Accession Number:

ADP013764

Title:

Jet-Lag Syndrome

Descriptive Note:

Corporate Author:

QINETIQ LTD FARNBOROUGH (UNITED KINGDOM) CENTRE FOR HUMAN SCIENCES

Personal Author(s):

Report Date:

2002-11-01

Pagination or Media Count:

10.0

Abstract:

Rapid travel across time zones leads to a lack of synchrony between the activity of the internal rhythm generating systems of an individual and the local social or environmental time cues of the new time zone. The internal circadian clock adapts slowly to this mismatch leading to the syndrome known as jet-lag. This syndrome is particularly characterized by sleep disturbances, reduced daytime alertness and performance, gastrointestinal symptoms and a general feeling of malaise. These symptoms are obviously undesirable for service personnel who are involved in intensive and sustained operations and who may have to deploy to a location involving travel across several time zones. Following north-south travel there are no problems with jet lag Buck et al., 1989 The adaptation of the circadian clock may take around one hour per day without countermeasures to adapt to a new time zone. However, around one third of travellers do not experience jet lag. In particular sleep disturbance is experienced by around 7807 of subjects after a transmeridian flight whereas after 3 nights only around 30 of subjects experienced disturbance. In another study 40 of subjects reported subjective weakness.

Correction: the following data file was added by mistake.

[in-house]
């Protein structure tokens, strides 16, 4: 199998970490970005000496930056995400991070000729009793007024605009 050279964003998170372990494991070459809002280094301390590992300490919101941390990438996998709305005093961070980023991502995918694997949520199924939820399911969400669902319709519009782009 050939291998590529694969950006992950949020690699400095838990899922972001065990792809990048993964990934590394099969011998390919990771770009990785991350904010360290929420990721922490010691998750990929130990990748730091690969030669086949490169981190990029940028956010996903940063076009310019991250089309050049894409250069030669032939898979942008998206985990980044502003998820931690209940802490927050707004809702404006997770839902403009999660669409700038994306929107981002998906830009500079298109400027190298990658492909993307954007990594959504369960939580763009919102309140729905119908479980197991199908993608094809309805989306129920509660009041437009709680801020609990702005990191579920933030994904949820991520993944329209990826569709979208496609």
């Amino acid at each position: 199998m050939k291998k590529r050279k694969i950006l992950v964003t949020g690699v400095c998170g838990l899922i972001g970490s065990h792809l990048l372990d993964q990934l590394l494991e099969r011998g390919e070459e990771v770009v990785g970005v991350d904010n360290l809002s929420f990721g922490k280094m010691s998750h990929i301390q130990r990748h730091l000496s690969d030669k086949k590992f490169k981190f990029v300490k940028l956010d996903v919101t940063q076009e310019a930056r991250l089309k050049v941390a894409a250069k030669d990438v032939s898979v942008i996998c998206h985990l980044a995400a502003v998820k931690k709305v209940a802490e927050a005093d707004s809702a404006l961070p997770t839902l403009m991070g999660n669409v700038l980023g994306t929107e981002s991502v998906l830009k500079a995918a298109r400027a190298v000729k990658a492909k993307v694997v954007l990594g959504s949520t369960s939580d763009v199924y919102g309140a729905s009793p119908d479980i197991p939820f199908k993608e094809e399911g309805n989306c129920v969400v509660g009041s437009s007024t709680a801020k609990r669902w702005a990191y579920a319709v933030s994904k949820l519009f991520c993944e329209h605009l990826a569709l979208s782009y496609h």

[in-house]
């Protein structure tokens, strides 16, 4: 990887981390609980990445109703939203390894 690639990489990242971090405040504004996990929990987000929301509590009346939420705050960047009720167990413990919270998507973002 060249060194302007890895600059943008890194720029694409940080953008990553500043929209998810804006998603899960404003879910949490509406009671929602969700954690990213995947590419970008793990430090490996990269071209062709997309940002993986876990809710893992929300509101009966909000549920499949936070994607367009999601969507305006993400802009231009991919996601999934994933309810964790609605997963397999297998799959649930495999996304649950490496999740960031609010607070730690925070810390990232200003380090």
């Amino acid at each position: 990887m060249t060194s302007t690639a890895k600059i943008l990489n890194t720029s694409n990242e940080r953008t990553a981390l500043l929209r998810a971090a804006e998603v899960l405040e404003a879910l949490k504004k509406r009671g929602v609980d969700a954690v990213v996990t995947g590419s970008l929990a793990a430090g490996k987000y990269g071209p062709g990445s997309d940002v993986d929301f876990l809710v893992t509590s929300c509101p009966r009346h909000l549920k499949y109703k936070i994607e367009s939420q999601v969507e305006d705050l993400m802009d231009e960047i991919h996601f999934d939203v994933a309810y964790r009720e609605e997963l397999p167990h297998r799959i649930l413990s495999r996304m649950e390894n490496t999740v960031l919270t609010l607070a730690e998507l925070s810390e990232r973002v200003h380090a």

Subject Categories:

  • Terminal Flight Facilities
  • Personnel Management and Labor Relations
  • Stress Physiology

Distribution Statement:

APPROVED FOR PUBLIC RELEASE